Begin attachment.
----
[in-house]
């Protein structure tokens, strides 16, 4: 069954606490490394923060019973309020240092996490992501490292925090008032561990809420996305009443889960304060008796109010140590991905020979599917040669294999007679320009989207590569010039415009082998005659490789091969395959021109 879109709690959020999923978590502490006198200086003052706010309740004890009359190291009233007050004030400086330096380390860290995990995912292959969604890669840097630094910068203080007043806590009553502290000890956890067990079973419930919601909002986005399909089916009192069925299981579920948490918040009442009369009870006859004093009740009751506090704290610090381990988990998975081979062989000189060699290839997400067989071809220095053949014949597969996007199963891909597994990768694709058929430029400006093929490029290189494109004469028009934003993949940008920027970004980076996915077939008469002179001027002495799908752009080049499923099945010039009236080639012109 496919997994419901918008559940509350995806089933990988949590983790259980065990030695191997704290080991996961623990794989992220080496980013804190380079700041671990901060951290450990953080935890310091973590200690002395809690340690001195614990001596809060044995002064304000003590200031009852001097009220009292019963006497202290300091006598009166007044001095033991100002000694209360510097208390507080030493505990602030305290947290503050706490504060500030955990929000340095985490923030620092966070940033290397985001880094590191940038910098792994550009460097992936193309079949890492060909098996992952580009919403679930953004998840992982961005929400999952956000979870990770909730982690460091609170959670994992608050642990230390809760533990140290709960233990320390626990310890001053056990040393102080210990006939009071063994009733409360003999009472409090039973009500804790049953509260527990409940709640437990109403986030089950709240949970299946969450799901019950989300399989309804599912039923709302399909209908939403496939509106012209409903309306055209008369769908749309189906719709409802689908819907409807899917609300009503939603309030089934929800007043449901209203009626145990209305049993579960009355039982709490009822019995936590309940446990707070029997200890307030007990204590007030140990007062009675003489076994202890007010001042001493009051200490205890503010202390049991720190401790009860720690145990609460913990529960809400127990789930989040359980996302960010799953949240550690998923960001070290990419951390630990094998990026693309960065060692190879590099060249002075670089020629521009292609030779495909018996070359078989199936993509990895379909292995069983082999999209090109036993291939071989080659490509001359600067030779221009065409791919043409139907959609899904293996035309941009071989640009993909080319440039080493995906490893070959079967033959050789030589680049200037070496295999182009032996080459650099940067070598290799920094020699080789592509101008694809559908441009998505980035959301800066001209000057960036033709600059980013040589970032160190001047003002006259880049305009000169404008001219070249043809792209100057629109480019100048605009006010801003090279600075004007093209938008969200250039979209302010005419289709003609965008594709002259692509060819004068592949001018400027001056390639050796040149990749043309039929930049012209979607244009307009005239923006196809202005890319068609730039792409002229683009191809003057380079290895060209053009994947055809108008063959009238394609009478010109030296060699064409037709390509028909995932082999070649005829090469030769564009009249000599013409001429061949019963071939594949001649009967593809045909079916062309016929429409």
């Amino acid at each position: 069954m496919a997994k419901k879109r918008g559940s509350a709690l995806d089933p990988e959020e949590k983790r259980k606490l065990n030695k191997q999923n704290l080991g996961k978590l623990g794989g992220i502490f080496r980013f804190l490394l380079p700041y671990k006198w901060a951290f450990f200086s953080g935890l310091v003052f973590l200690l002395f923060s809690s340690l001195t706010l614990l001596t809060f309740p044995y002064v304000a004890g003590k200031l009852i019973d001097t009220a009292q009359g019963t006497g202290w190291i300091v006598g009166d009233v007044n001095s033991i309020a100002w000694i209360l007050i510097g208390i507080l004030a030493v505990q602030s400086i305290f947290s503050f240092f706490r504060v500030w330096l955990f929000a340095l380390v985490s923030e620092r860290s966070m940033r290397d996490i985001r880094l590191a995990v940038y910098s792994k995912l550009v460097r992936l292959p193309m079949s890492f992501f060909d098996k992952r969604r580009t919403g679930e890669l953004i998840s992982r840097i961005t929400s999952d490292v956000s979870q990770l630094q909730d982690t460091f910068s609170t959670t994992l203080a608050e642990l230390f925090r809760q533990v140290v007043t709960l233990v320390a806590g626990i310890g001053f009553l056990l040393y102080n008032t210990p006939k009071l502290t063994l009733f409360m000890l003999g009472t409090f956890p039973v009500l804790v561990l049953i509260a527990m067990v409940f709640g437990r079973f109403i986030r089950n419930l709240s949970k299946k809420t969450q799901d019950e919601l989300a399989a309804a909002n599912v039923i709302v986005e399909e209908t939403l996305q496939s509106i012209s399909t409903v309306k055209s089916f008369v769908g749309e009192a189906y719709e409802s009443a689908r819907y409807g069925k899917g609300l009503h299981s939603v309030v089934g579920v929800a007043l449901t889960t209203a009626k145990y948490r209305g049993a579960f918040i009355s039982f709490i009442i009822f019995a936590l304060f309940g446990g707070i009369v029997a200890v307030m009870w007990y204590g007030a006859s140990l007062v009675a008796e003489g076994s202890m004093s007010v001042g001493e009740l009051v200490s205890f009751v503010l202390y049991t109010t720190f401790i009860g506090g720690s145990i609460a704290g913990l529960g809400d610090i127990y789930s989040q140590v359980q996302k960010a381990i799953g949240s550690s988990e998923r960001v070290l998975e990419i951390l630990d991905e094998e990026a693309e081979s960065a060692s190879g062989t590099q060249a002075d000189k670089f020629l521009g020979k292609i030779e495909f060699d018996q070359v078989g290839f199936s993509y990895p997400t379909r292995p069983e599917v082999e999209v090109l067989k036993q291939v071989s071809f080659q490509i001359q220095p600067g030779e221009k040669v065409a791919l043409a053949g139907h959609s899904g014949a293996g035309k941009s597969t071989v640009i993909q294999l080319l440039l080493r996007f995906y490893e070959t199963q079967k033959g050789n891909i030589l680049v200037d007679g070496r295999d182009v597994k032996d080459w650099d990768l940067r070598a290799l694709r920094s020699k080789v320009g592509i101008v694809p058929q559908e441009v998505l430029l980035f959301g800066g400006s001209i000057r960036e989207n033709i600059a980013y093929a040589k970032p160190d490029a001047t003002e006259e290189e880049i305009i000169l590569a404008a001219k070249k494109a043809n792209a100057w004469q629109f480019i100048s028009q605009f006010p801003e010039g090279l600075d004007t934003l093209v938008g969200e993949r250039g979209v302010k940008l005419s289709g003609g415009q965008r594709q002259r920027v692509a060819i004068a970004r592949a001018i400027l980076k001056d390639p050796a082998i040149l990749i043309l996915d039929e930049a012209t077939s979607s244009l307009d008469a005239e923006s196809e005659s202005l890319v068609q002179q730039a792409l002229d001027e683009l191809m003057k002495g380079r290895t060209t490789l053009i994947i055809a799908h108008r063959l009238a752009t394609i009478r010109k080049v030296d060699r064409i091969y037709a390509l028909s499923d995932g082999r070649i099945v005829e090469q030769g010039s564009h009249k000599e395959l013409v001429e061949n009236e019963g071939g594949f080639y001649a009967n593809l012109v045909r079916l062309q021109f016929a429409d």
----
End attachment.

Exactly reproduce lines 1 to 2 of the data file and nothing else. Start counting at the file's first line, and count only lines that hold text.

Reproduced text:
[in-house]
């Protein structure tokens, strides 16, 4: 069954606490490394923060019973309020240092996490992501490292925090008032561990809420996305009443889960304060008796109010140590991905020979599917040669294999007679320009989207590569010039415009082998005659490789091969395959021109 879109709690959020999923978590502490006198200086003052706010309740004890009359190291009233007050004030400086330096380390860290995990995912292959969604890669840097630094910068203080007043806590009553502290000890956890067990079973419930919601909002986005399909089916009192069925299981579920948490918040009442009369009870006859004093009740009751506090704290610090381990988990998975081979062989000189060699290839997400067989071809220095053949014949597969996007199963891909597994990768694709058929430029400006093929490029290189494109004469028009934003993949940008920027970004980076996915077939008469002179001027002495799908752009080049499923099945010039009236080639012109 496919997994419901918008559940509350995806089933990988949590983790259980065990030695191997704290080991996961623990794989992220080496980013804190380079700041671990901060951290450990953080935890310091973590200690002395809690340690001195614990001596809060044995002064304000003590200031009852001097009220009292019963006497202290300091006598009166007044001095033991100002000694209360510097208390507080030493505990602030305290947290503050706490504060500030955990929000340095985490923030620092966070940033290397985001880094590191940038910098792994550009460097992936193309079949890492060909098996992952580009919403679930953004998840992982961005929400999952956000979870990770909730982690460091609170959670994992608050642990230390809760533990140290709960233990320390626990310890001053056990040393102080210990006939009071063994009733409360003999009472409090039973009500804790049953509260527990409940709640437990109403986030089950709240949970299946969450799901019950989300399989309804599912039923709302399909209908939403496939509106012209409903309306055209008369769908749309189906719709409802689908819907409807899917609300009503939603309030089934929800007043449901209203009626145990209305049993579960009355039982709490009822019995936590309940446990707070029997200890307030007990204590007030140990007062009675003489076994202890007010001042001493009051200490205890503010202390049991720190401790009860720690145990609460913990529960809400127990789930989040359980996302960010799953949240550690998923960001070290990419951390630990094998990026693309960065060692190879590099060249002075670089020629521009292609030779495909018996070359078989199936993509990895379909292995069983082999999209090109036993291939071989080659490509001359600067030779221009065409791919043409139907959609899904293996035309941009071989640009993909080319440039080493995906490893070959079967033959050789030589680049200037070496295999182009032996080459650099940067070598290799920094020699080789592509101008694809559908441009998505980035959301800066001209000057960036033709600059980013040589970032160190001047003002006259880049305009000169404008001219070249043809792209100057629109480019100048605009006010801003090279600075004007093209938008969200250039979209302010005419289709003609965008594709002259692509060819004068592949001018400027001056390639050796040149990749043309039929930049012209979607244009307009005239923006196809202005890319068609730039792409002229683009191809003057380079290895060209053009994947055809108008063959009238394609009478010109030296060699064409037709390509028909995932082999070649005829090469030769564009009249000599013409001429061949019963071939594949001649009967593809045909079916062309016929429409």